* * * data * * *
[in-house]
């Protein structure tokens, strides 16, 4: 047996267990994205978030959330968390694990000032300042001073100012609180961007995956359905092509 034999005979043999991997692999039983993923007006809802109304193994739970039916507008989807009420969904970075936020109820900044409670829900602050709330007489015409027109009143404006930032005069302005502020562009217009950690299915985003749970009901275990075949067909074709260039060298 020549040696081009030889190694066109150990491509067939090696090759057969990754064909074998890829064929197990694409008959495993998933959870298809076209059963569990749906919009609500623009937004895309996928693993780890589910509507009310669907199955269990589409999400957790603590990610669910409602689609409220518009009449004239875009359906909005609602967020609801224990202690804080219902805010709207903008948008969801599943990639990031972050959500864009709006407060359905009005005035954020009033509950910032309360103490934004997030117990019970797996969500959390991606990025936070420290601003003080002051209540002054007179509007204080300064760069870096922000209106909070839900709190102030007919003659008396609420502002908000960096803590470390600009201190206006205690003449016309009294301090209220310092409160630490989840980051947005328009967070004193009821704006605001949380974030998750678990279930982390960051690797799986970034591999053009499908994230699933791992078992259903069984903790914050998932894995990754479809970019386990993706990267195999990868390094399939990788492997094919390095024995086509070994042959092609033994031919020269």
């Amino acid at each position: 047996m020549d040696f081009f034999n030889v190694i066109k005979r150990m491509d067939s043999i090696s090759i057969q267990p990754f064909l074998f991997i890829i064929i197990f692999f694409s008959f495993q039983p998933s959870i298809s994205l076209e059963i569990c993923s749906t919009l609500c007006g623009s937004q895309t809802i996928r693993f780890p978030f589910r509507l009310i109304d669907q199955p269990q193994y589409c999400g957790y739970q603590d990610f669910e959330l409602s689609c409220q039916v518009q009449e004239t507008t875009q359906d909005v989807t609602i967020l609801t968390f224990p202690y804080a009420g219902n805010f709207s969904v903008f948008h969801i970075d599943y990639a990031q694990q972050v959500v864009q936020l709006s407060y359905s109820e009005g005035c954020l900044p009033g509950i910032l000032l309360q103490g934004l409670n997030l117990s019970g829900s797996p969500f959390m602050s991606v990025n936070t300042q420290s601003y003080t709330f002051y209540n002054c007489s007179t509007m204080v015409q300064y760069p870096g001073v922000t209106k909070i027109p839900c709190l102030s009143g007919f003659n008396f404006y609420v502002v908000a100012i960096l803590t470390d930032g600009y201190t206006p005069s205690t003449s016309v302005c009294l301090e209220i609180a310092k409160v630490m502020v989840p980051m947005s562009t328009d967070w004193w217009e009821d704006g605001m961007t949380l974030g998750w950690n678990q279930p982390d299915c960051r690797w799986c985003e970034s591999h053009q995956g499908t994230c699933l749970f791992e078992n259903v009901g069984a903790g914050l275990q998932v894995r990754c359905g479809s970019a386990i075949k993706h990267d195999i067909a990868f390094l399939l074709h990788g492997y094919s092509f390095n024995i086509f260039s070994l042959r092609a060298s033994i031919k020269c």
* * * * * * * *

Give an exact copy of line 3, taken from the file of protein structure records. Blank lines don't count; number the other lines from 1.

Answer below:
């Amino acid at each position: 047996m020549d040696f081009f034999n030889v190694i066109k005979r150990m491509d067939s043999i090696s090759i057969q267990p990754f064909l074998f991997i890829i064929i197990f692999f694409s008959f495993q039983p998933s959870i298809s994205l076209e059963i569990c993923s749906t919009l609500c007006g623009s937004q895309t809802i996928r693993f780890p978030f589910r509507l009310i109304d669907q199955p269990q193994y589409c999400g957790y739970q603590d990610f669910e959330l409602s689609c409220q039916v518009q009449e004239t507008t875009q359906d909005v989807t609602i967020l609801t968390f224990p202690y804080a009420g219902n805010f709207s969904v903008f948008h969801i970075d599943y990639a990031q694990q972050v959500v864009q936020l709006s407060y359905s109820e009005g005035c954020l900044p009033g509950i910032l000032l309360q103490g934004l409670n997030l117990s019970g829900s797996p969500f959390m602050s991606v990025n936070t300042q420290s601003y003080t709330f002051y209540n002054c007489s007179t509007m204080v015409q300064y760069p870096g001073v922000t209106k909070i027109p839900c709190l102030s009143g007919f003659n008396f404006y609420v502002v908000a100012i960096l803590t470390d930032g600009y201190t206006p005069s205690t003449s016309v302005c009294l301090e209220i609180a310092k409160v630490m502020v989840p980051m947005s562009t328009d967070w004193w217009e009821d704006g605001m961007t949380l974030g998750w950690n678990q279930p982390d299915c960051r690797w799986c985003e970034s591999h053009q995956g499908t994230c699933l749970f791992e078992n259903v009901g069984a903790g914050l275990q998932v894995r990754c359905g479809s970019a386990i075949k993706h990267d195999i067909a990868f390094l399939l074709h990788g492997y094919s092509f390095n024995i086509f260039s070994l042959r092609a060298s033994i031919k020269c």